The National Endowment for the Arts Jazz Masters of 2015, announced today, are musicians Carla Bley, George Coleman and Charles Lloyd -- all personal favorites who provoked my earliest interests in jazz going beyond "jazz." So here are listening recommendations -- and my special shout out to Jazz Master Joe Segal of Chicago's Jazz Showcase  (receiving the A.B. Spellman Award for Jazz Advocacy) who let teenage me in free to hear real jazz to begin with: Coleman Hawkins, Eddie "Lockjaw" Davis, Jimmy Forrest, Sun Ra, Rahsaan, Mingus, great … [Read more...]

Hail visionary Charles Gayle (from The Wire, 1994)


Saxophonist and pianist Charles Gayle has one of the largest, most urgent and original saxophone sounds to be heard since the 1990s. That was 20 years after he moved from Buffalo to NYC and started playing on the streets, then was "discovered," promoted and booked by Michael Dorf, operator of the original Knitting Factory. Today (June 11) Gayle is receiving Lifetime Achievement honors and performing with three ensembles at the 19th Vision Festival. I interviewed and profiled Charles for The Wire in March, 1994 -- and read part 2, as originally … [Read more...]

Attn time-travelers: Dolphy & Ayler this week in NY/NJ


If saxophonists Eric Dolphy and Albert Ayler, icons of bust-loose and beautiful improvisation, were alive today . . .they'd be pleased by and maybe attending the festival and concert in their honor this week in Montclair, NJ and Brooklyn. Dolphy died of undiagnosed diabetes in 1964, and Ayler either jumped or was pushed into the East River in 1970, however their music is imbued with immortal spirit. Eric Dolphy: The Freedom of Sound Festival is an extraordinary convening of musical survivors and admirers of the flutist/bass clarinetist/alto … [Read more...]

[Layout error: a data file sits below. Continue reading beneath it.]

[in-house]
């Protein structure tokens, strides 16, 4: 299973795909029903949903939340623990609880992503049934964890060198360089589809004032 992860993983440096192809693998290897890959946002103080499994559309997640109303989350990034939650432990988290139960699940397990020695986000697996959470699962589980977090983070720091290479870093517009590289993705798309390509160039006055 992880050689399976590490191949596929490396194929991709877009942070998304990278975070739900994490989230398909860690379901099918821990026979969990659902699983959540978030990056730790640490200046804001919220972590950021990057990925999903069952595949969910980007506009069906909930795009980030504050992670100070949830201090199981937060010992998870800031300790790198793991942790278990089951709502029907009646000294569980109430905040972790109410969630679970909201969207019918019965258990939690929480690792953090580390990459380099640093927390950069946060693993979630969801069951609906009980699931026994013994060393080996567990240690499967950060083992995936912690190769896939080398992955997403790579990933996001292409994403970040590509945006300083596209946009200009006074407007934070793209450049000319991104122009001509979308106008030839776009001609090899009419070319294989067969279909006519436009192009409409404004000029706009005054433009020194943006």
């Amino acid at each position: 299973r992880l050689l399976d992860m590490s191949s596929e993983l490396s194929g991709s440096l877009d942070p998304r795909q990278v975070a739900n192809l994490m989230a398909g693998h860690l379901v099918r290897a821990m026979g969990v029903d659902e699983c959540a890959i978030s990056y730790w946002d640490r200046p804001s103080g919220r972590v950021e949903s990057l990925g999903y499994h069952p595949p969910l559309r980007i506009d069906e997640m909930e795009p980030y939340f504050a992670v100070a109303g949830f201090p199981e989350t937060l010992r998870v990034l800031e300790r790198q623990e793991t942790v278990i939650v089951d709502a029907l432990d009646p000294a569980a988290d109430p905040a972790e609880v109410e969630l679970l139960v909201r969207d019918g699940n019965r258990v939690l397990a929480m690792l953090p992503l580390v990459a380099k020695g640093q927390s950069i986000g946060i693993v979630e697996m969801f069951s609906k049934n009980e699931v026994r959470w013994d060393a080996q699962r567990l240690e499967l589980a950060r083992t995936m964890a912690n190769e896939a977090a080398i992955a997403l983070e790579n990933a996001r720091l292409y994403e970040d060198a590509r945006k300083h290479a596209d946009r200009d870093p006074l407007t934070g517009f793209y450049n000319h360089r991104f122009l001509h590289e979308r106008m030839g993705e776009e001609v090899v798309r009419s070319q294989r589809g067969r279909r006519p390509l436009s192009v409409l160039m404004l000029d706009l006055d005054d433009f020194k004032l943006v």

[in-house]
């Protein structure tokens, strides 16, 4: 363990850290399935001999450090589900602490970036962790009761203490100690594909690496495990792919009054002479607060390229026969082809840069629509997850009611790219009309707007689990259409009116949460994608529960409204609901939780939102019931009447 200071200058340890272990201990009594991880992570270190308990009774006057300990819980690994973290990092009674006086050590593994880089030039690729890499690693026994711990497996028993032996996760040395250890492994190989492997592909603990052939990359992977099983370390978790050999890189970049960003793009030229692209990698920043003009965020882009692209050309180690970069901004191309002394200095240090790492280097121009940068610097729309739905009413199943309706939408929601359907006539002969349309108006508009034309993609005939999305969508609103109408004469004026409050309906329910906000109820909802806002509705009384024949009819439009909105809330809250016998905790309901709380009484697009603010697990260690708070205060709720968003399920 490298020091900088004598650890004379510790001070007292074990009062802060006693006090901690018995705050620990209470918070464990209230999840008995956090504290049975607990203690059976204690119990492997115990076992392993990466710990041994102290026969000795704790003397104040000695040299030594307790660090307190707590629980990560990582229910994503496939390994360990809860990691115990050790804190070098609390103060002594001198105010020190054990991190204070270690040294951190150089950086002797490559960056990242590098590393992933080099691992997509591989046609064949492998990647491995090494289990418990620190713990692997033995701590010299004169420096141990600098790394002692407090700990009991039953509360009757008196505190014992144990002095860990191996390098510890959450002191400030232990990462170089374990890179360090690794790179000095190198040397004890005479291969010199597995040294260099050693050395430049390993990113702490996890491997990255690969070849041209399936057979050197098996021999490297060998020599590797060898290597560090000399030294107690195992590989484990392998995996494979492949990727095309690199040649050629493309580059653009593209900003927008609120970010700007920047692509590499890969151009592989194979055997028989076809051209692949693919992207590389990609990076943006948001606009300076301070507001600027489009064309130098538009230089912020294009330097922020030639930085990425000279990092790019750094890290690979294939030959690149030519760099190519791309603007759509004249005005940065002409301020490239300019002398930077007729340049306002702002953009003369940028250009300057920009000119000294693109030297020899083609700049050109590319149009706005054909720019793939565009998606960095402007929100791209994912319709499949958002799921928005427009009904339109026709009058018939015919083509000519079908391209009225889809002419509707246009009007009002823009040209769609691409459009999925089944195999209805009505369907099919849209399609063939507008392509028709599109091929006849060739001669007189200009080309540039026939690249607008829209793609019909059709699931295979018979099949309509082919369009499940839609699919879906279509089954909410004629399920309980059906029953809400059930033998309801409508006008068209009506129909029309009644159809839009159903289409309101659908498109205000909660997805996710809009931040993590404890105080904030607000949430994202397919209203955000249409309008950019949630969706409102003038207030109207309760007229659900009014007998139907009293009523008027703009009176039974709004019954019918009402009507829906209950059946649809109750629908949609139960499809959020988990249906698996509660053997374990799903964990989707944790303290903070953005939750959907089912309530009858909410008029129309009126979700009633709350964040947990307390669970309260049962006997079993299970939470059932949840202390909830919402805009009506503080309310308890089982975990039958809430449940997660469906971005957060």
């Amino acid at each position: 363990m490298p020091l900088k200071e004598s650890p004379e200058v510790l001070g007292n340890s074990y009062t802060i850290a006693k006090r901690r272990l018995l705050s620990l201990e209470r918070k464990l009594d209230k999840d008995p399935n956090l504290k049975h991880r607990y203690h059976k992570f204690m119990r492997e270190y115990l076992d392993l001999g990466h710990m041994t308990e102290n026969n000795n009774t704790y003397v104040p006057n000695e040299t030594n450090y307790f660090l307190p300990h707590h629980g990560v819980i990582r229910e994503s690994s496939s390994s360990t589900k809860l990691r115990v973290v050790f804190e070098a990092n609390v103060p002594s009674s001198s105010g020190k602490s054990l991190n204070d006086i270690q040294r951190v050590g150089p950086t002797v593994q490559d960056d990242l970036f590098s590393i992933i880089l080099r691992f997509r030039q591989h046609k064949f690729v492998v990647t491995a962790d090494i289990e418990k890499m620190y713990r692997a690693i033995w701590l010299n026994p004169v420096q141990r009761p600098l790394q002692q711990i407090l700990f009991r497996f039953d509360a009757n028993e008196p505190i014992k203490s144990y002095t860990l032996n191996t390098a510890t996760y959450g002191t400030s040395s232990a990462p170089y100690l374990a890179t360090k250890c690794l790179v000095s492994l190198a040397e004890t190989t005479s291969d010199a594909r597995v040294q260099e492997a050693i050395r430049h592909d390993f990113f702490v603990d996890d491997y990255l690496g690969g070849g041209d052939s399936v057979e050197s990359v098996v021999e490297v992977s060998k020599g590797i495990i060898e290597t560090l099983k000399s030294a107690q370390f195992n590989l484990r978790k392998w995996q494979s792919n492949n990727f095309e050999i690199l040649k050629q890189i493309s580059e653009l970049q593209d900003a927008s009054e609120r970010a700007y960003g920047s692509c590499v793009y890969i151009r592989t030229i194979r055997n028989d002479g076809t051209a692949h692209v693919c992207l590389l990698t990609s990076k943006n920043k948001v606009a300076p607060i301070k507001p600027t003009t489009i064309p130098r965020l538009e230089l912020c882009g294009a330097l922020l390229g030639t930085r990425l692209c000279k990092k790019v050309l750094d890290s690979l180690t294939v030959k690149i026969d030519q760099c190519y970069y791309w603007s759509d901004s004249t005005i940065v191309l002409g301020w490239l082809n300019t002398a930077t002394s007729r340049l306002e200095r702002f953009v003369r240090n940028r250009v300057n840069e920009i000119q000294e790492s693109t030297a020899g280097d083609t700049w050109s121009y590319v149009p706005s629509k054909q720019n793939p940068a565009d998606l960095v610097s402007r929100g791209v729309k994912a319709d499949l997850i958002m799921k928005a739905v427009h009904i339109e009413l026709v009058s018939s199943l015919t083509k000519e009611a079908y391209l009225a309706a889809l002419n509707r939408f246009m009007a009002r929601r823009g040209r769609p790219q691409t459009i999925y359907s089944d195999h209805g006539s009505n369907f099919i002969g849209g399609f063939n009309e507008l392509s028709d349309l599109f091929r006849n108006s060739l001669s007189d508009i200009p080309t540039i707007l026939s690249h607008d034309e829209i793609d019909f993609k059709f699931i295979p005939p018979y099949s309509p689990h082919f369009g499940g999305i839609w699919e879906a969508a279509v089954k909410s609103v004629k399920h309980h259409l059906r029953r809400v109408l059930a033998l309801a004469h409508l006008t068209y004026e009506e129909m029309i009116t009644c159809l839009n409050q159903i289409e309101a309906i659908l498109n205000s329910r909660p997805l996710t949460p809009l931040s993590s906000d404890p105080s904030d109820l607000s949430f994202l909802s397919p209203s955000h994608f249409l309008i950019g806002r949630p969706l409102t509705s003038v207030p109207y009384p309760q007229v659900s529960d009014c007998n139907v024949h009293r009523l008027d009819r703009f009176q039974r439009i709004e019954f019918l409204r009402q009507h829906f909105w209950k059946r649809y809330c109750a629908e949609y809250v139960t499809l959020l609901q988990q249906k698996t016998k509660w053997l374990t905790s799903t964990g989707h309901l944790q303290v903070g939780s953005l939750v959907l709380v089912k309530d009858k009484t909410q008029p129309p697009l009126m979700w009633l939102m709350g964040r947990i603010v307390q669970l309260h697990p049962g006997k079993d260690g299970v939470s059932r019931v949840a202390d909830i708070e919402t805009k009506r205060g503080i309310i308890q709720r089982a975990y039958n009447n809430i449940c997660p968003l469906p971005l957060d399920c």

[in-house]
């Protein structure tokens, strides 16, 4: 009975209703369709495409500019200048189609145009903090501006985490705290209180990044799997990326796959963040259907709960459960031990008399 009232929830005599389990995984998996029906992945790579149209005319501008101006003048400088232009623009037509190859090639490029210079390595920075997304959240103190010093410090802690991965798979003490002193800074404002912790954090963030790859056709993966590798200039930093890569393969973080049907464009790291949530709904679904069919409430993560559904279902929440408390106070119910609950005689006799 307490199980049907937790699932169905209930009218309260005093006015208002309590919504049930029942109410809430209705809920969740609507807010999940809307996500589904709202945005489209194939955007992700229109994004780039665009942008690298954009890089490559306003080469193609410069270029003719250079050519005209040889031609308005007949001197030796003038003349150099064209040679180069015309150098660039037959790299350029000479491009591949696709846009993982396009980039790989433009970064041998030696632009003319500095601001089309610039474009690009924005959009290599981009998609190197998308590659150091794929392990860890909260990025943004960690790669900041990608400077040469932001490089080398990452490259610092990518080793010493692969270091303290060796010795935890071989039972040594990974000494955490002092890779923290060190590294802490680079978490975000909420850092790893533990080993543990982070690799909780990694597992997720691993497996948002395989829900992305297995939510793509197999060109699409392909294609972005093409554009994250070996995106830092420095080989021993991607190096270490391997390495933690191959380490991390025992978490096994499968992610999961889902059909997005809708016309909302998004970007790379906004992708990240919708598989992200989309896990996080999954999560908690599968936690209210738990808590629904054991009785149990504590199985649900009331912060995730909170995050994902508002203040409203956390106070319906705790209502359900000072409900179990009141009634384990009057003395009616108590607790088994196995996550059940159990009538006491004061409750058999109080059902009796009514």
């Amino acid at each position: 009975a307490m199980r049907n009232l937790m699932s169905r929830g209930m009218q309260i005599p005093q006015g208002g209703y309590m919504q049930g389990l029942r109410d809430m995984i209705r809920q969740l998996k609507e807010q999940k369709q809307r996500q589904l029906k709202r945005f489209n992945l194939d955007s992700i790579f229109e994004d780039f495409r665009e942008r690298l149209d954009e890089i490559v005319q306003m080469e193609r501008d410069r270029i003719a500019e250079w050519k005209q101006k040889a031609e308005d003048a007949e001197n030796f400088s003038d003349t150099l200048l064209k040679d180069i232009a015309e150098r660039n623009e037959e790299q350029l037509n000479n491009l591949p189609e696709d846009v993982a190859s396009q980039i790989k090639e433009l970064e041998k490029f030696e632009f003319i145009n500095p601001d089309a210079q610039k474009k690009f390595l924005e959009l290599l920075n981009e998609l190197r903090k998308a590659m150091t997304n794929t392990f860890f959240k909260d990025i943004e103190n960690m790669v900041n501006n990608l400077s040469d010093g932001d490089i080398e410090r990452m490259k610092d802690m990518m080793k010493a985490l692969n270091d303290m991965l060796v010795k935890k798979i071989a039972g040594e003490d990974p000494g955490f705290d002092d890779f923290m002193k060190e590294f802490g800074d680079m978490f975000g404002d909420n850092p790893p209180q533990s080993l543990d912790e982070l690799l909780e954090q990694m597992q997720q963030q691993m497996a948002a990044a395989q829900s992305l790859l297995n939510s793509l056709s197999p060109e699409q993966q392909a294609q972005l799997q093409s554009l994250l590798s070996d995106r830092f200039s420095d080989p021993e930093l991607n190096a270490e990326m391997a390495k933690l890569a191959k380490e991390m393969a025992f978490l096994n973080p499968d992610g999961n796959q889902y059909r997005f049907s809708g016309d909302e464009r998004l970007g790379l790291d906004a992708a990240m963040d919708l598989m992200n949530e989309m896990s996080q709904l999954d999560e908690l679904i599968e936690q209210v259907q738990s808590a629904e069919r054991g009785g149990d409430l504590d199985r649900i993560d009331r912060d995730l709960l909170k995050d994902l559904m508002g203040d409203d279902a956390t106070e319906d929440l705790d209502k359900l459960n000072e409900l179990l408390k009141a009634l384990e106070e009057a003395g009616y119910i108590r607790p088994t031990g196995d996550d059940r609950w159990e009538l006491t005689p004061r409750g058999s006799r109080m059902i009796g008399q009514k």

Celebrating Ornette! from Philly, in photos

ornette portrait santa

Ornette Coleman, genius musician and major inspiration to this blog and blogger, turned 84 on March 9. His son Denardo threw a family 'n' friends party in celebration, which I was privileged to attend. Denardo graciously allowed me to bring Hungarian photographer Sánta István Csaba, who created this portrait of one of the creative heroes of the 20th and 21st century (and all other photos on this page, but Sound Evidence's image of Ben Schacter and Jamaaladeen Tacuma). Ornette Coleman has exemplified the big, natural, fundamental idea of … [Read more...]

Doris Duke Performing Artists of jazz beyond jazz


Announced yesterday: the third annual Doris Duke Performing Artist and first ever Impact Awards, providing substantial financial honorarium to 13 "jazz" musicians whose works take seriously the mission of exploration and experimentation, as well as dancers and "theatre" artists. Saxophonist/composers Oliver Lake, Steve Lehman and Roscoe Mitchell as well as pianists Craig Taborn and Randy Weston and transformative harpist Zeena Parkins are recipients of the Artist awards, which comprise $275,000 total "investments" to each of them, … [Read more...]